Pockmarks are crater-like structures on the seafloor created by fluids and gases as they erupt into the water through ocean-bottom sediments.
Researchers from New Zealand, Germany and the United States said three newly discovered pockmarks -- the largest of which is 7 miles long, 4 miles wide and more than 300 feet deep -- may be twice the size of the largest pockmarks previously recorded in scientific literature, New Zealand news website Voxy.co.nz reported.
Scientists said they believe the structures, at a depth of about 3,200 feet under the ocean surface, are the ancient remnants of vigorous degassing from under the seafloor into the ocean, although there is currently no sign of gas being emitted from them.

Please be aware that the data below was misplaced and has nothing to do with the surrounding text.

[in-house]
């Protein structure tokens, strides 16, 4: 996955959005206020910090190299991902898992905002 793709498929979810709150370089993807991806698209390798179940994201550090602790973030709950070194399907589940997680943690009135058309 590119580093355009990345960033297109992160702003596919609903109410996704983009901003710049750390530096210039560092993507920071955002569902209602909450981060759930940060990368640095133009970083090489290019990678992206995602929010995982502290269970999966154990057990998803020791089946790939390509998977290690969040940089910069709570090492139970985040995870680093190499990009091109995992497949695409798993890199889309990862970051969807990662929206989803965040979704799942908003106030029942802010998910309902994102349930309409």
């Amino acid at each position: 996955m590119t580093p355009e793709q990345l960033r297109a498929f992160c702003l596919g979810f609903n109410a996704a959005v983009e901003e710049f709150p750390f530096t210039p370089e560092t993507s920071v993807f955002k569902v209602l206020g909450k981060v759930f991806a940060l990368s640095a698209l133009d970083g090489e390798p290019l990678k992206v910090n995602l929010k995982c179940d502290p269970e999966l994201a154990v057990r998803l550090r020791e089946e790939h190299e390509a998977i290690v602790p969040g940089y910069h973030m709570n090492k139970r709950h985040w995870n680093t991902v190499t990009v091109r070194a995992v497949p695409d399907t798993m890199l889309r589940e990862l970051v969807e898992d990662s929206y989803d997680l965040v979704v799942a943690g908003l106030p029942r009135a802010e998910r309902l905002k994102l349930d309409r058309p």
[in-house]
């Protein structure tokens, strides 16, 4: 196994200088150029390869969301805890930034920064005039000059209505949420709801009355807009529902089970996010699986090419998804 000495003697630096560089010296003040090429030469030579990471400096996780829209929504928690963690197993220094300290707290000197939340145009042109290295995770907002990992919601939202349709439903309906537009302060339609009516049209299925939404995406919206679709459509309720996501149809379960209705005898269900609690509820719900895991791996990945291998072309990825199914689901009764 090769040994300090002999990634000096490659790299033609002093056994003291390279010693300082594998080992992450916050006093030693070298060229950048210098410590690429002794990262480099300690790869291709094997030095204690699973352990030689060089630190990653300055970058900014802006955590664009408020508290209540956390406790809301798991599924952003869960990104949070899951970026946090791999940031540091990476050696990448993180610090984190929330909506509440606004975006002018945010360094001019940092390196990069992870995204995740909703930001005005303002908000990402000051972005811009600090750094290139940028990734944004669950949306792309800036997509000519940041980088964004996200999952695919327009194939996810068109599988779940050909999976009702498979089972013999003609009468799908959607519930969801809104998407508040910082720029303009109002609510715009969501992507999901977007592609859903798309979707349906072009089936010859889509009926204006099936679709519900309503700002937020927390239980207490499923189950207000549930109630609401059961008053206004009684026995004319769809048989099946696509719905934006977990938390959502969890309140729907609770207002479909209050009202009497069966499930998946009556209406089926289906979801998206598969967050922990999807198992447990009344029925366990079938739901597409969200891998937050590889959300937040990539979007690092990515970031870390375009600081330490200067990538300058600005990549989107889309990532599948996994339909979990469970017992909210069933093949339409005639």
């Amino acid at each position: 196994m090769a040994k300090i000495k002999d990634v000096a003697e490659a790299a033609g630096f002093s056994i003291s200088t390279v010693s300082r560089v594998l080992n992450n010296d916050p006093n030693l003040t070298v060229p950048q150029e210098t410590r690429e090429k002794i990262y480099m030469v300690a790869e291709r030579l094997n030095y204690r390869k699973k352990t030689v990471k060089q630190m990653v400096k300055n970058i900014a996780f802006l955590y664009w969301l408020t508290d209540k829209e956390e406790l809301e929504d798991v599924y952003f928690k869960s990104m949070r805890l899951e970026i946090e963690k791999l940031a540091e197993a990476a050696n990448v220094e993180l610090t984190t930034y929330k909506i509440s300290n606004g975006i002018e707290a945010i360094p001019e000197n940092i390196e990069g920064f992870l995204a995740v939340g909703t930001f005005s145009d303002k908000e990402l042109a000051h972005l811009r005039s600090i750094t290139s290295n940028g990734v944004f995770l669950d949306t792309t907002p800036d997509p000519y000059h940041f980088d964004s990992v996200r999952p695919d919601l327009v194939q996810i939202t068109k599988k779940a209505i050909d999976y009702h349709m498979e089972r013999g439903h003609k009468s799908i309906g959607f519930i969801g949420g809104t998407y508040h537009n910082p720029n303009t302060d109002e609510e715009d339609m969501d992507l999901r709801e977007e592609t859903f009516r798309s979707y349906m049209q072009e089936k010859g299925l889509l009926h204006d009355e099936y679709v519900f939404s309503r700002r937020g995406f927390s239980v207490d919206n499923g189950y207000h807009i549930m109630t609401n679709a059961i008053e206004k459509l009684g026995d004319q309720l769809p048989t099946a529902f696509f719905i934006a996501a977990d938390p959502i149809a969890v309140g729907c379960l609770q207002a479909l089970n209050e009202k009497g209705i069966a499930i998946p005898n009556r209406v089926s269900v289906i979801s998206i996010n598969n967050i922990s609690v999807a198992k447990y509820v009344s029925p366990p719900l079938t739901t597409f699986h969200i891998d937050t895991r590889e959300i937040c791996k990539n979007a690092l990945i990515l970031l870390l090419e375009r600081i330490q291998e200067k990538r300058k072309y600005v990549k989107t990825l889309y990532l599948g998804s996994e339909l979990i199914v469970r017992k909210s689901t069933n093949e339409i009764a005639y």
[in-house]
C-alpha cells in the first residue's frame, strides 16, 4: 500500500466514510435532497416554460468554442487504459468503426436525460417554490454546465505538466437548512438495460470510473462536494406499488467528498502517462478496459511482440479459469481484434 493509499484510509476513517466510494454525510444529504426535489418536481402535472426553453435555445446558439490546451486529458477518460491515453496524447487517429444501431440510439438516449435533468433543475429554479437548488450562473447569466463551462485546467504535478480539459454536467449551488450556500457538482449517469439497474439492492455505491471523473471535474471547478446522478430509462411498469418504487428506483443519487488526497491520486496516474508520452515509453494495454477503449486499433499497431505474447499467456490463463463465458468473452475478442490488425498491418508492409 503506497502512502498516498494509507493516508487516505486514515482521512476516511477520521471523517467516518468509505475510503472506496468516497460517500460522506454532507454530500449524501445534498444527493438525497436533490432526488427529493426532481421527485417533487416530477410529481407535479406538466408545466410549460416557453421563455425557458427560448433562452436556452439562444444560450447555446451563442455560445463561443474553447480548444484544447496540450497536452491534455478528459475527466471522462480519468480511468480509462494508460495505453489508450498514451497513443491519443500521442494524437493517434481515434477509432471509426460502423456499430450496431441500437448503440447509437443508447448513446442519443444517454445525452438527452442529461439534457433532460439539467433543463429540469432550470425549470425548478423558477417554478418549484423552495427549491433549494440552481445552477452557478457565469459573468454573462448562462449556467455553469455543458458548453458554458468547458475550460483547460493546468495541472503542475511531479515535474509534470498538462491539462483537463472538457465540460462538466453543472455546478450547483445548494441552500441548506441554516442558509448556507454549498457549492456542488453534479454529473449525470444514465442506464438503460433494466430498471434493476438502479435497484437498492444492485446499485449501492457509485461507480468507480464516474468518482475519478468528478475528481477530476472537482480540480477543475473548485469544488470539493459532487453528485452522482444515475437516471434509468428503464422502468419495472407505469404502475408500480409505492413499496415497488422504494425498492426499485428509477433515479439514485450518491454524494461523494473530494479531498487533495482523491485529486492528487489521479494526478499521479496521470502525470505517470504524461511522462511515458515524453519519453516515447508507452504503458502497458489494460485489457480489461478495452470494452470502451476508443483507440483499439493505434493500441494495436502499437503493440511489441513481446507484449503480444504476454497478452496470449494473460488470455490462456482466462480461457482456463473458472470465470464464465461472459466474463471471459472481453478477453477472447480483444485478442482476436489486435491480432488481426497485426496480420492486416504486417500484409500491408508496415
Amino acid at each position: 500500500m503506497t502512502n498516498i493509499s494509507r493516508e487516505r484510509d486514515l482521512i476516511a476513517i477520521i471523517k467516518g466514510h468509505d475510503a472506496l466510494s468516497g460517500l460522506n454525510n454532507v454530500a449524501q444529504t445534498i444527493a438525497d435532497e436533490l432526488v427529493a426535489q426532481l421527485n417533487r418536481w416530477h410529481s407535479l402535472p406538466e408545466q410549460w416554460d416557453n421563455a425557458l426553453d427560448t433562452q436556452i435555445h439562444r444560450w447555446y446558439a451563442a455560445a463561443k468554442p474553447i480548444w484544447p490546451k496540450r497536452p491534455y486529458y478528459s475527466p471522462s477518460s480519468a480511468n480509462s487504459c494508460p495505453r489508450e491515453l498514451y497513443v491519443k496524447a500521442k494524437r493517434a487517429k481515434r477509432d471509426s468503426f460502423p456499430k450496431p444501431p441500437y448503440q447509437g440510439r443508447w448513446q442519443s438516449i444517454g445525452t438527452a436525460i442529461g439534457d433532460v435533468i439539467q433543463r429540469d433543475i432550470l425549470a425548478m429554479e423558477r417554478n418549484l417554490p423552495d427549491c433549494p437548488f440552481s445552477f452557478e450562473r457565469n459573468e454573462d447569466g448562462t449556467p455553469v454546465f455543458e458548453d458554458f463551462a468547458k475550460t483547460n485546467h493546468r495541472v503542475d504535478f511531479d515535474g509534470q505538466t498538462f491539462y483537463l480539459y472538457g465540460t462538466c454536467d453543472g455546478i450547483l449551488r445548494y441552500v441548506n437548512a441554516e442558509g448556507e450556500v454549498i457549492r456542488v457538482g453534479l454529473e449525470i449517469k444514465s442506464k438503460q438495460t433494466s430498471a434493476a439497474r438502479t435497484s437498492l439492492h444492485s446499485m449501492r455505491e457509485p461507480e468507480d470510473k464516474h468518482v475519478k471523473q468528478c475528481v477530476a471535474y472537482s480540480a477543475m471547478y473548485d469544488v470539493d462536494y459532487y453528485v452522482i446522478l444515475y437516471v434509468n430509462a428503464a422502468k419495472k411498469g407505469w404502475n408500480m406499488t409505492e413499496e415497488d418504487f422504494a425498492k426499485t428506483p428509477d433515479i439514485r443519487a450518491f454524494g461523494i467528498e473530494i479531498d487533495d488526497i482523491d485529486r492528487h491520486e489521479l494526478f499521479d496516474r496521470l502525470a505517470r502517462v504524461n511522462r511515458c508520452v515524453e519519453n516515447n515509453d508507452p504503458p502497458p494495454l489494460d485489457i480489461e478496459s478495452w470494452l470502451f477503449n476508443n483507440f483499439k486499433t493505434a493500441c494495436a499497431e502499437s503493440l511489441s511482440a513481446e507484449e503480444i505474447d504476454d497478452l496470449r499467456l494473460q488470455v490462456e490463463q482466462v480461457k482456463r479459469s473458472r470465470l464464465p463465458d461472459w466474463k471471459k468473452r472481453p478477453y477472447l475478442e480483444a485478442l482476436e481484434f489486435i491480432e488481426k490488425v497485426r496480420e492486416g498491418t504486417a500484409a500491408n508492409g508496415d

Gas release from the larger pockmarks may have been sudden and possibly even violent, with a massive volume being expelled into the ocean and atmosphere within hours or days, the scientists said.
"It's most unusual for scientists to encounter seafloor structures of this size and complexity," New Zealand marine geophysicist Bryan Davy said. "They are big enough to enclose the Wellington city urban area, or lower Manhattan."